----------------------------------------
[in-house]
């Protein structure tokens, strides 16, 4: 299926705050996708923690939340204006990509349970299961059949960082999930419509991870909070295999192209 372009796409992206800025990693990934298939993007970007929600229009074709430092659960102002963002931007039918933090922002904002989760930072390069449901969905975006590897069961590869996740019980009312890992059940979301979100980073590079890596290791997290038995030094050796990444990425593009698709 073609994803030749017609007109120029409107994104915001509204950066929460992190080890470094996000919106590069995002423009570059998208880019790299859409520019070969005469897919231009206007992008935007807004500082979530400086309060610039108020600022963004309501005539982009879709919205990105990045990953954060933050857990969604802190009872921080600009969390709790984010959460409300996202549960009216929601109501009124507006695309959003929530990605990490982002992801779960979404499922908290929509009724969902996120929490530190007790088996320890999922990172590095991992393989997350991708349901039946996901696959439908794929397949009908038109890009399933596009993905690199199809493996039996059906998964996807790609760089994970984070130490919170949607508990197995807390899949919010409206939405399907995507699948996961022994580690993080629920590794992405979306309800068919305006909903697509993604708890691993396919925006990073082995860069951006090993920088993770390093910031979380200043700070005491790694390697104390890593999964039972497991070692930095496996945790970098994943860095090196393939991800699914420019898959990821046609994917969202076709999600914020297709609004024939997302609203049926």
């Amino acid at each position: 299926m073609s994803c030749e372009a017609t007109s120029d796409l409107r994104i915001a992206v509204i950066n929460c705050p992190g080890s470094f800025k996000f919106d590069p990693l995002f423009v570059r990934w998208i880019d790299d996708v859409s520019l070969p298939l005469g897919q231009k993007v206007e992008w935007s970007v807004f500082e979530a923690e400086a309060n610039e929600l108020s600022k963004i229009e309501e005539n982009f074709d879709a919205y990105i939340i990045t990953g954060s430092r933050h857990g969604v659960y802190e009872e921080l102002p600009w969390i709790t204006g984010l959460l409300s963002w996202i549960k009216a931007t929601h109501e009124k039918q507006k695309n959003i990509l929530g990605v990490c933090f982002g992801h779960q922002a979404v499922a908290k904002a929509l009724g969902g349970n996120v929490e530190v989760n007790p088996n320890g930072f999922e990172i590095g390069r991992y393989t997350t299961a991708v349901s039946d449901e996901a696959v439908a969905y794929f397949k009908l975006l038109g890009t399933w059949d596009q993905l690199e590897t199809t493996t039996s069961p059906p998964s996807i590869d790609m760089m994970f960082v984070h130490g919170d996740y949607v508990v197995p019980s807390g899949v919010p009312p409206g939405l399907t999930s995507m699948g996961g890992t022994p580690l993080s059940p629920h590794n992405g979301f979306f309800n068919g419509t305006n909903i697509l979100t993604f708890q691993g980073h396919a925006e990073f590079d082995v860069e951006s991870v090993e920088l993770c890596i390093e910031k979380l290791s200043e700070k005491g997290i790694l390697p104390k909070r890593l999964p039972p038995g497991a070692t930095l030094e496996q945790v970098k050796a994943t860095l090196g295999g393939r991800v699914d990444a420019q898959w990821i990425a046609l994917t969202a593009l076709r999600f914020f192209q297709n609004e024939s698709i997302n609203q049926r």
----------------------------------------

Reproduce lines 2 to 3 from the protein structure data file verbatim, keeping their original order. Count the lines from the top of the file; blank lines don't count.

């Protein structure tokens, strides 16, 4: 299926705050996708923690939340204006990509349970299961059949960082999930419509991870909070295999192209 372009796409992206800025990693990934298939993007970007929600229009074709430092659960102002963002931007039918933090922002904002989760930072390069449901969905975006590897069961590869996740019980009312890992059940979301979100980073590079890596290791997290038995030094050796990444990425593009698709 073609994803030749017609007109120029409107994104915001509204950066929460992190080890470094996000919106590069995002423009570059998208880019790299859409520019070969005469897919231009206007992008935007807004500082979530400086309060610039108020600022963004309501005539982009879709919205990105990045990953954060933050857990969604802190009872921080600009969390709790984010959460409300996202549960009216929601109501009124507006695309959003929530990605990490982002992801779960979404499922908290929509009724969902996120929490530190007790088996320890999922990172590095991992393989997350991708349901039946996901696959439908794929397949009908038109890009399933596009993905690199199809493996039996059906998964996807790609760089994970984070130490919170949607508990197995807390899949919010409206939405399907995507699948996961022994580690993080629920590794992405979306309800068919305006909903697509993604708890691993396919925006990073082995860069951006090993920088993770390093910031979380200043700070005491790694390697104390890593999964039972497991070692930095496996945790970098994943860095090196393939991800699914420019898959990821046609994917969202076709999600914020297709609004024939997302609203049926």
């Amino acid at each position: 299926m073609s994803c030749e372009a017609t007109s120029d796409l409107r994104i915001a992206v509204i950066n929460c705050p992190g080890s470094f800025k996000f919106d590069p990693l995002f423009v570059r990934w998208i880019d790299d996708v859409s520019l070969p298939l005469g897919q231009k993007v206007e992008w935007s970007v807004f500082e979530a923690e400086a309060n610039e929600l108020s600022k963004i229009e309501e005539n982009f074709d879709a919205y990105i939340i990045t990953g954060s430092r933050h857990g969604v659960y802190e009872e921080l102002p600009w969390i709790t204006g984010l959460l409300s963002w996202i549960k009216a931007t929601h109501e009124k039918q507006k695309n959003i990509l929530g990605v990490c933090f982002g992801h779960q922002a979404v499922a908290k904002a929509l009724g969902g349970n996120v929490e530190v989760n007790p088996n320890g930072f999922e990172i590095g390069r991992y393989t997350t299961a991708v349901s039946d449901e996901a696959v439908a969905y794929f397949k009908l975006l038109g890009t399933w059949d596009q993905l690199e590897t199809t493996t039996s069961p059906p998964s996807i590869d790609m760089m994970f960082v984070h130490g919170d996740y949607v508990v197995p019980s807390g899949v919010p009312p409206g939405l399907t999930s995507m699948g996961g890992t022994p580690l993080s059940p629920h590794n992405g979301f979306f309800n068919g419509t305006n909903i697509l979100t993604f708890q691993g980073h396919a925006e990073f590079d082995v860069e951006s991870v090993e920088l993770c890596i390093e910031k979380l290791s200043e700070k005491g997290i790694l390697p104390k909070r890593l999964p039972p038995g497991a070692t930095l030094e496996q945790v970098k050796a994943t860095l090196g295999g393939r991800v699914d990444a420019q898959w990821i990425a046609l994917t969202a593009l076709r999600f914020f192209q297709n609004e024939s698709i997302n609203q049926r």